Bruised, used and abused: maybe it’s time for the article to get the respect it deserves.

Journalism is in the midst of not one but two revolutions: the rise of the reader and the birth of a new medium. The two are closely intertwined as serial provocateur and social media enthusiast Jeff Jarvis was keen to point out. He caused wide scale controversy recently when he claimed that he think of articles “not as the goal of journalism but as a value-added luxury or as a by-product of the process.”

That statement is a bold one and, luckily for Jarvis, it is one that he moderates considerably in his explanation. He is not, as Frederic Filloux believes, attempting to reduce the article to a mere accessory of news, an antiquated trapping that has no place in the modern newsroom. Instead he is proposing that articles are a “luxury” means of communication, rather than the primary one.

 Jarvis’ alternative is certainly controversial. It is based around two central tenets: that the ‘burst format’ of Twitter and other social media sites is a worthy medium for news; that this format is ideal to utilise the power of citizen journalism. In essence, Jarvis proposes that certain news events be covered by continuous bursts of information from a journalism, supplemented with responses from the people that are closely involved in the story.

 The fact that even the most hostile responses to “The article as luxury or byproduct” fail to fully rebut this argument really is indicative of the way that journalism is changing. Online news is acting as though it was printed on some sort of digital paper: the entire thing is rather reminiscent of Harry Potter’s Daily Prophet, a newspaper like our own just with moving pictures. That is what online news feels like: the same old thing with a little splash of magic thrown in. We are far too content to stick with our established method when we should be exploring the potential of the digital world.

 A great example of this is the amount of space that is wasted on background material, included just in case the reader is not aware of what has been happening with that story. The idea of using links to establish context is a brilliant one. News is moving to a different medium so why waste time rehashing information when we can just provide a link. This isn’t a new idea; the use of explanatory footnotes and references in academia has long fulfilled that niche and food magazines often group recipes in an appendix at the end of the publication in order to save space and maintain focus.

 It’s vital to get people engaged in the news from their community. This is one of the most misunderstood concepts around and it leaves a lot of journalists looking terrified. Why? Because there is a huge misapprehension about the nature of citizen journalism. It will not replace skilled writers, it will not put good journalists out of a job. The idea that an editor will fire the majority of his staff, invest in a crowd sourcing platform and fill his paper with community content is implausible at best. Community content can instead be used a source for a story, or a way to enrich what has already been written with reader’s thoughts, photos or accounts. You still need journalists at the top though and that’s a point that really hit me back in December.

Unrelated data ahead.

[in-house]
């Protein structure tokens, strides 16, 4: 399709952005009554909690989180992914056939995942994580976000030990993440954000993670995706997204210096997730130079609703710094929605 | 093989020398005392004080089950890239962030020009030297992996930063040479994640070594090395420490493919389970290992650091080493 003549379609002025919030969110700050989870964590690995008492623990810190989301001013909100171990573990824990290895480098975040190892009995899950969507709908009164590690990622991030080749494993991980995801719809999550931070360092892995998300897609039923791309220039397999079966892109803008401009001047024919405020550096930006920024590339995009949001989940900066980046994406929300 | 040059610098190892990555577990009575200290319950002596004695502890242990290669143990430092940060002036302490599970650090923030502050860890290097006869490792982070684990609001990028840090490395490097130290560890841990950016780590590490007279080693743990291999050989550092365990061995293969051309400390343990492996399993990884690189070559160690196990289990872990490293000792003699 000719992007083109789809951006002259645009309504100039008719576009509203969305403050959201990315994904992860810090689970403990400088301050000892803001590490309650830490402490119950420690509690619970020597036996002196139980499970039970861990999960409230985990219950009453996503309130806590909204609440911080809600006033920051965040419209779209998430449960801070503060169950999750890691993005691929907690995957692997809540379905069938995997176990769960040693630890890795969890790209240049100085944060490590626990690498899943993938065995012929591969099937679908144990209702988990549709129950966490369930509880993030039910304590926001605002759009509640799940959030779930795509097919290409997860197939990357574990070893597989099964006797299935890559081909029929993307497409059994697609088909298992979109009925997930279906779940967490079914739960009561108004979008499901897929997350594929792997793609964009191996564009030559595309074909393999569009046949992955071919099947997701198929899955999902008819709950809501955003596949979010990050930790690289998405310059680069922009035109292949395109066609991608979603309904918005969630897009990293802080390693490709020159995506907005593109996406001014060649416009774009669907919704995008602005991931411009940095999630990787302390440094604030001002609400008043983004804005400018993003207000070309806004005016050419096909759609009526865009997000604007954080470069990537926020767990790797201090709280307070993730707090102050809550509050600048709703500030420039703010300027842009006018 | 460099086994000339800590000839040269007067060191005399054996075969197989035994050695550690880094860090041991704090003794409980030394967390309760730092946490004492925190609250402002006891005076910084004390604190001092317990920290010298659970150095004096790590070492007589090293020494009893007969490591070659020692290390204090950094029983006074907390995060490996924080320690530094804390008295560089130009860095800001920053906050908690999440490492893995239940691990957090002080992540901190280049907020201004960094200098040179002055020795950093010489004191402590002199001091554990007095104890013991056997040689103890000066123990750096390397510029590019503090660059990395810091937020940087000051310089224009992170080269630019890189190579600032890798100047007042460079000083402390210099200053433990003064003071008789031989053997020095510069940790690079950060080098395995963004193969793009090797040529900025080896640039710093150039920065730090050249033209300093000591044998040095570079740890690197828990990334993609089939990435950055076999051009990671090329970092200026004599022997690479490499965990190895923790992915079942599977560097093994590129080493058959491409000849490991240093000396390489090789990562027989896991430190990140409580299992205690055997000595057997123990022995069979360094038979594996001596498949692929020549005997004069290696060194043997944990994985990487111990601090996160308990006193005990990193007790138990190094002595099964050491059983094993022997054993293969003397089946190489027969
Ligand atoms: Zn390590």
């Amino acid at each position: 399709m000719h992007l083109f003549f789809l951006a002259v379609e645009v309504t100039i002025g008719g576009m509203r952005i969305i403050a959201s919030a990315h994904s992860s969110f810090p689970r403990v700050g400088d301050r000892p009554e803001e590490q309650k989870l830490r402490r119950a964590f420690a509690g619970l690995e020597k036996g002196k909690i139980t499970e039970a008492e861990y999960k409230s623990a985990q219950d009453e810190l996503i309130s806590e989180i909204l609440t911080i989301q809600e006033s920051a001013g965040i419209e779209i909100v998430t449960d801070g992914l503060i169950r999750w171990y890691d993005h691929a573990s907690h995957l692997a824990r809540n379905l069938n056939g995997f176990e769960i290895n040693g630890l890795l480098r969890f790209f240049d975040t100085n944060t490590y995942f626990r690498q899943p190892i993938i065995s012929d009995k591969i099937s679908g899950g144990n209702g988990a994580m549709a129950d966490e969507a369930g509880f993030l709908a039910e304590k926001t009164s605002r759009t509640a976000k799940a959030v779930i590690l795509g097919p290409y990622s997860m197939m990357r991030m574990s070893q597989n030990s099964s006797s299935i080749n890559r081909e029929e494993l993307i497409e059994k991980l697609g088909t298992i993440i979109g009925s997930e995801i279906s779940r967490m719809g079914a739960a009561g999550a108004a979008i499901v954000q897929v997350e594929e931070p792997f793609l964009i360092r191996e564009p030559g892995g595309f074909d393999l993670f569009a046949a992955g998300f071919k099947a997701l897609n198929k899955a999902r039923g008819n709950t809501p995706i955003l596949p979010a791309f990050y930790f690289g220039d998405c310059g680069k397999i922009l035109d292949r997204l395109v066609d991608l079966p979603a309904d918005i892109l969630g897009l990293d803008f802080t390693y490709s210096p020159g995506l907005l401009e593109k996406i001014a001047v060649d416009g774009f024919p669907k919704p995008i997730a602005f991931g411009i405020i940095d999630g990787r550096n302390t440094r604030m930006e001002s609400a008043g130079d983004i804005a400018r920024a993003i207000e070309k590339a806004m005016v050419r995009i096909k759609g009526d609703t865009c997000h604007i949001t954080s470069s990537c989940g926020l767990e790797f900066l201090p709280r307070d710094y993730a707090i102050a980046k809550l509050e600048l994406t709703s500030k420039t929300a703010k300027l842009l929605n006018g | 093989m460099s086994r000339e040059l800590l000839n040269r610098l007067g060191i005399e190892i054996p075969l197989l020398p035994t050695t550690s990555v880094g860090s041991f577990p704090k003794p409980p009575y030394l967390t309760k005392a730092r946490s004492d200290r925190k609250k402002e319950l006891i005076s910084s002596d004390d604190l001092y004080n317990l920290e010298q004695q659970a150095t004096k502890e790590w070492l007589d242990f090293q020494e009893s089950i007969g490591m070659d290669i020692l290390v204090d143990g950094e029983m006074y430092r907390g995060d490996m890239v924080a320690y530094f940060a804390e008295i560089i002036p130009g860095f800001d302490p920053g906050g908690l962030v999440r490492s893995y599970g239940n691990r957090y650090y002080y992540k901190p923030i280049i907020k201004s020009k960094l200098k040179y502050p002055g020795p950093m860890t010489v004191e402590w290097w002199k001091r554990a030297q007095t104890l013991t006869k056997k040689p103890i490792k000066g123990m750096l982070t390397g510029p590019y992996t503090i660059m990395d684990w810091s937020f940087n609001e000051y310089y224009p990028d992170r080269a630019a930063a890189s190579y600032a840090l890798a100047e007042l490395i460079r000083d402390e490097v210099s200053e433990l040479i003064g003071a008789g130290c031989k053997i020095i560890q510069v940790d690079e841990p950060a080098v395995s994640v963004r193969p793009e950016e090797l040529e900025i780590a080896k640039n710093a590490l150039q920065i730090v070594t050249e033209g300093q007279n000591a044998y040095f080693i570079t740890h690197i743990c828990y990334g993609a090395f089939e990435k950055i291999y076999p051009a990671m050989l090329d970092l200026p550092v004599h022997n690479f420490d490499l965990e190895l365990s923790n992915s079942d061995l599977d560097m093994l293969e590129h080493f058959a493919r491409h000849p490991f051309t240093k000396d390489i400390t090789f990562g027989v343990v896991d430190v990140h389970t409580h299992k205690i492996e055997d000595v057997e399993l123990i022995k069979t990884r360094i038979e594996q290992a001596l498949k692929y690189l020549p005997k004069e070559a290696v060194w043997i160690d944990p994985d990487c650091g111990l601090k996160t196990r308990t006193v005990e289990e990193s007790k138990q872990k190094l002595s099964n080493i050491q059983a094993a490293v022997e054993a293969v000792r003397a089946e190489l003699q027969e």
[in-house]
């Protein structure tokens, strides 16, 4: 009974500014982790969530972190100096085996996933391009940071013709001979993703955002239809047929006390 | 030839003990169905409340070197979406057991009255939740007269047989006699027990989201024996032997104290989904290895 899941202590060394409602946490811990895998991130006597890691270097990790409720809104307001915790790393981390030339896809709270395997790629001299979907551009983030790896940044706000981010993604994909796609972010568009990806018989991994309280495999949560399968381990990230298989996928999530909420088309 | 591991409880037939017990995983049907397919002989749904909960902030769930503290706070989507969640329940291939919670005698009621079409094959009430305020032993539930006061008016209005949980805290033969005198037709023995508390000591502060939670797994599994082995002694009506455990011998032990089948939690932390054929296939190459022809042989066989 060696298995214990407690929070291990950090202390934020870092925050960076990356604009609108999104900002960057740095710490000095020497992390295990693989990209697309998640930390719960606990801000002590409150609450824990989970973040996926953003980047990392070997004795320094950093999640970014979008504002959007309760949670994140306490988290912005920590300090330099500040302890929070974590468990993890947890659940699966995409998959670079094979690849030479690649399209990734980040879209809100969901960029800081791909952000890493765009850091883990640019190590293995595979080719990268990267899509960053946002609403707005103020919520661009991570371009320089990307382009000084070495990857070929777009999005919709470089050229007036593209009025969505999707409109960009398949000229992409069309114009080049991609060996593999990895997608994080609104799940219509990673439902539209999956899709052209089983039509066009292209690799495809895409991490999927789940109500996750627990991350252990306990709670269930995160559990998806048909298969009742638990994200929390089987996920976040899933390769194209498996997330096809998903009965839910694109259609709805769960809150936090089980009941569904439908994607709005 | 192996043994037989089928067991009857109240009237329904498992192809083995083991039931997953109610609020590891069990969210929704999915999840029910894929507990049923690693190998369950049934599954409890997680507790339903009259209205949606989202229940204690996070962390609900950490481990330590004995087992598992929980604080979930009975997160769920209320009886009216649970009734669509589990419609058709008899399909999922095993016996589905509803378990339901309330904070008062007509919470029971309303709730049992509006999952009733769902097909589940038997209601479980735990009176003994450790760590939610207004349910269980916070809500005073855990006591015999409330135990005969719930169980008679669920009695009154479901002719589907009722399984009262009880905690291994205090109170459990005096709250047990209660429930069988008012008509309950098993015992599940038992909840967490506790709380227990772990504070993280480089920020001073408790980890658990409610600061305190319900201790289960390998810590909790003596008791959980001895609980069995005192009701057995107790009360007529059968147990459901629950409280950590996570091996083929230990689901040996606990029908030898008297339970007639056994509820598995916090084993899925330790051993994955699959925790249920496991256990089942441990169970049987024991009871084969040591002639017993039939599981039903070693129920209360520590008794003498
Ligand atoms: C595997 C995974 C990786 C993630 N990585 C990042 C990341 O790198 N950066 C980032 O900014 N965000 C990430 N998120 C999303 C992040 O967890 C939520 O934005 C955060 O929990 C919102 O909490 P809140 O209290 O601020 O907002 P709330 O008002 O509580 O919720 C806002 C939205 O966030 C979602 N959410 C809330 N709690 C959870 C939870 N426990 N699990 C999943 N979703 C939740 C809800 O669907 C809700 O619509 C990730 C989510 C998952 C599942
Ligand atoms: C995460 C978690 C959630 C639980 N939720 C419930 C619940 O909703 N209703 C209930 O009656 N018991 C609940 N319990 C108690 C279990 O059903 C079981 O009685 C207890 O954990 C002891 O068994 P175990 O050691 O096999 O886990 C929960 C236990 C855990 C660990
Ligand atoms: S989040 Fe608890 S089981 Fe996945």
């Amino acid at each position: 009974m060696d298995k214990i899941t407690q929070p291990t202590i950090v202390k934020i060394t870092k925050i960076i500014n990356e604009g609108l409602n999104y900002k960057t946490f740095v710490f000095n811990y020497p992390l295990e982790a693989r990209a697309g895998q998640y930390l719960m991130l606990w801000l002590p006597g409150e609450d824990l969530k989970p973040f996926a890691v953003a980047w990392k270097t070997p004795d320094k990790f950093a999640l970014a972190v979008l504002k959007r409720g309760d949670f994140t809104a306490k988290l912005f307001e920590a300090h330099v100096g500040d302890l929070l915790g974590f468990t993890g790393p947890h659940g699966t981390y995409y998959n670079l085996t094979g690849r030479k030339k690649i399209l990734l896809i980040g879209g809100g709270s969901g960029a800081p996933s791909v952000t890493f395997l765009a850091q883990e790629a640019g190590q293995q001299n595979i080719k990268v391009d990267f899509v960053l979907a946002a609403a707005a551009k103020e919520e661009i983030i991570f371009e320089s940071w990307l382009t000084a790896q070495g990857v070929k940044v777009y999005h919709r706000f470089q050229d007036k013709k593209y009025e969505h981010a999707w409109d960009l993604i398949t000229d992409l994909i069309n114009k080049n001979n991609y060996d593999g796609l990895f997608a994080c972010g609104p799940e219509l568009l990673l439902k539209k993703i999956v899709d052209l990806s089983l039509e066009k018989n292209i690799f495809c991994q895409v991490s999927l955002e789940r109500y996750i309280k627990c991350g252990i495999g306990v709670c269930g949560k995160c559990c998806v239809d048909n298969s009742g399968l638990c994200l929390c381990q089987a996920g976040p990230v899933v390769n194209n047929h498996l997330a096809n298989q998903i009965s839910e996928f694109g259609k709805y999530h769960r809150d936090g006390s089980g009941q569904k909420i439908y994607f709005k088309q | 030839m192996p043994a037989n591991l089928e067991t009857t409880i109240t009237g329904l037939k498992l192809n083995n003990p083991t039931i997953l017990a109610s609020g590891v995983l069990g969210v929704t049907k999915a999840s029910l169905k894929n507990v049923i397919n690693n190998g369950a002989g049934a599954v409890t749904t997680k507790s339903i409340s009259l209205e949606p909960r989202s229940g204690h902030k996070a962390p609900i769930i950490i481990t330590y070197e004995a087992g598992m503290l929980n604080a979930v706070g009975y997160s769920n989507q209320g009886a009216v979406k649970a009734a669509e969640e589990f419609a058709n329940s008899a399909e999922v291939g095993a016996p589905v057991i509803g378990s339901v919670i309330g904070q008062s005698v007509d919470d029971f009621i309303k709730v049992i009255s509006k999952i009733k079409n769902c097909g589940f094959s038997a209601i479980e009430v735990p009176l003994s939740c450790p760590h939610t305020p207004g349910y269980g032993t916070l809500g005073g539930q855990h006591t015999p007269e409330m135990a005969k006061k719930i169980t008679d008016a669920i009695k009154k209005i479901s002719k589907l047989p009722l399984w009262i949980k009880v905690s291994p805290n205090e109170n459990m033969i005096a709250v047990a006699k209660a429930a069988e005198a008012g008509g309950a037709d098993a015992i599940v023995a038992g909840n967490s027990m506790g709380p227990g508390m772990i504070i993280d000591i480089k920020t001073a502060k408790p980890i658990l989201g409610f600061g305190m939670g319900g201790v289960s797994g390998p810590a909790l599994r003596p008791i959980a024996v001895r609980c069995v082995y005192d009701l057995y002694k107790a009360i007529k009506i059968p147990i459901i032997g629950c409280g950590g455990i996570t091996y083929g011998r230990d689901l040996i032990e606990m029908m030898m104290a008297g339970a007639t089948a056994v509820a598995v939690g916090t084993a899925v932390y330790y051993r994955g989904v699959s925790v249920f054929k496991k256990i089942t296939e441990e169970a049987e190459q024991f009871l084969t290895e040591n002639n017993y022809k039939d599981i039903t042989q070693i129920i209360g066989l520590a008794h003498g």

When I wanted to get an account of the student protests on Westminster Bridge, I could have use the traditional model- gone there myself, tried to get some accounts and then taken it all home to weave into an article. Instead, I used their content to supplement my own: my coverage was a great mixture of analysis, photos, video and eyewitness accounts.

If I wasn’t curating the information and sifting out the content of value- if my blog was simply a live feed from the community- then it would be over whelming and largely useless. News cannot simply become a mish mash of tweets with a few contextual links. If this became the norm, there would be no way to preserve journalistic integrity, the slightest pretence of objectivity or professional standards. There has to be a curator for all the information coming in.

Contrary to what many people think, this is journalism. Being able to determine the reliability of a source, organise information and collate the strands of news together into a single thread are key journalistic skills. That does not mean that the other craft of journalism, writing with precision and flair, is under threat. Articles are by no means obsolete, as Jarvis says they are simply not necessary in every instance. They are not so much being replaced as being supplemented. As the Guardian has proved by mingling analysis with unfolding sources, the two can often work side by side. The much maligned social media and the ‘burst format’ will not kill journalism, if anything they will revive it.

 

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